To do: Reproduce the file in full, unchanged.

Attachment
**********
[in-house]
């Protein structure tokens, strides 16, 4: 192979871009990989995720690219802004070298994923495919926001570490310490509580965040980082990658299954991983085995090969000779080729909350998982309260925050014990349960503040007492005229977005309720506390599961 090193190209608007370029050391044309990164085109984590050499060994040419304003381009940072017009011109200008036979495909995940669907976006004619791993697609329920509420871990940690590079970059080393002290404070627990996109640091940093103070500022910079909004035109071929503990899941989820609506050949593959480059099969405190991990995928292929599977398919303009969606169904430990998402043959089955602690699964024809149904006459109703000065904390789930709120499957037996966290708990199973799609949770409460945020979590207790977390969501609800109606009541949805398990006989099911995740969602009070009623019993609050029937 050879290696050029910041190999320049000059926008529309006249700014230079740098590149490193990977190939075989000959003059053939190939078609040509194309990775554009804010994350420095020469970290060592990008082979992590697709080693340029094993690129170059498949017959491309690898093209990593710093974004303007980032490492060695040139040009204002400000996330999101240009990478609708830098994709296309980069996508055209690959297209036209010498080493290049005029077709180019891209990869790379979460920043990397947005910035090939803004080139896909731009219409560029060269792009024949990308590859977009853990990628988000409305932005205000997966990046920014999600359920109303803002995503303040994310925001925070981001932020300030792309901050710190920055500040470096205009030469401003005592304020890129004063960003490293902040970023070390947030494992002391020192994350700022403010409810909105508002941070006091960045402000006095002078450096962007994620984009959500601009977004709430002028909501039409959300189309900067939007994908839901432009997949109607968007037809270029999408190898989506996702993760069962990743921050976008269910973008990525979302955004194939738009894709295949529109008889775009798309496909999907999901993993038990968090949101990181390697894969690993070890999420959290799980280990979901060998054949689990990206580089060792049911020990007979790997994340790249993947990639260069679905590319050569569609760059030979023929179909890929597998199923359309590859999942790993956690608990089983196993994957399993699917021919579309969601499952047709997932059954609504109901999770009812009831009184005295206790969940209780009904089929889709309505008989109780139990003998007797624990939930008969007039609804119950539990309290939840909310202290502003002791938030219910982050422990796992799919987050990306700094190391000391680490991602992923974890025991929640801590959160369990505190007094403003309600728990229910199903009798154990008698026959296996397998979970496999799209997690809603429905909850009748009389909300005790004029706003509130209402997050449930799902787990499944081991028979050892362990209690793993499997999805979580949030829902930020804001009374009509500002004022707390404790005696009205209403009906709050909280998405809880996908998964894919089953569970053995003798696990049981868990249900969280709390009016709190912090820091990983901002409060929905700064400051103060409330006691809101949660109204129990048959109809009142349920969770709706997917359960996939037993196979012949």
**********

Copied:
[in-house]
């Protein structure tokens, strides 16, 4: 192979871009990989995720690219802004070298994923495919926001570490310490509580965040980082990658299954991983085995090969000779080729909350998982309260925050014990349960503040007492005229977005309720506390599961 090193190209608007370029050391044309990164085109984590050499060994040419304003381009940072017009011109200008036979495909995940669907976006004619791993697609329920509420871990940690590079970059080393002290404070627990996109640091940093103070500022910079909004035109071929503990899941989820609506050949593959480059099969405190991990995928292929599977398919303009969606169904430990998402043959089955602690699964024809149904006459109703000065904390789930709120499957037996966290708990199973799609949770409460945020979590207790977390969501609800109606009541949805398990006989099911995740969602009070009623019993609050029937 050879290696050029910041190999320049000059926008529309006249700014230079740098590149490193990977190939075989000959003059053939190939078609040509194309990775554009804010994350420095020469970290060592990008082979992590697709080693340029094993690129170059498949017959491309690898093209990593710093974004303007980032490492060695040139040009204002400000996330999101240009990478609708830098994709296309980069996508055209690959297209036209010498080493290049005029077709180019891209990869790379979460920043990397947005910035090939803004080139896909731009219409560029060269792009024949990308590859977009853990990628988000409305932005205000997966990046920014999600359920109303803002995503303040994310925001925070981001932020300030792309901050710190920055500040470096205009030469401003005592304020890129004063960003490293902040970023070390947030494992002391020192994350700022403010409810909105508002941070006091960045402000006095002078450096962007994620984009959500601009977004709430002028909501039409959300189309900067939007994908839901432009997949109607968007037809270029999408190898989506996702993760069962990743921050976008269910973008990525979302955004194939738009894709295949529109008889775009798309496909999907999901993993038990968090949101990181390697894969690993070890999420959290799980280990979901060998054949689990990206580089060792049911020990007979790997994340790249993947990639260069679905590319050569569609760059030979023929179909890929597998199923359309590859999942790993956690608990089983196993994957399993699917021919579309969601499952047709997932059954609504109901999770009812009831009184005295206790969940209780009904089929889709309505008989109780139990003998007797624990939930008969007039609804119950539990309290939840909310202290502003002791938030219910982050422990796992799919987050990306700094190391000391680490991602992923974890025991929640801590959160369990505190007094403003309600728990229910199903009798154990008698026959296996397998979970496999799209997690809603429905909850009748009389909300005790004029706003509130209402997050449930799902787990499944081991028979050892362990209690793993499997999805979580949030829902930020804001009374009509500002004022707390404790005696009205209403009906709050909280998405809880996908998964894919089953569970053995003798696990049981868990249900969280709390009016709190912090820091990983901002409060929905700064400051103060409330006691809101949660109204129990048959109809009142349920969770709706997917359960996939037993196979012949």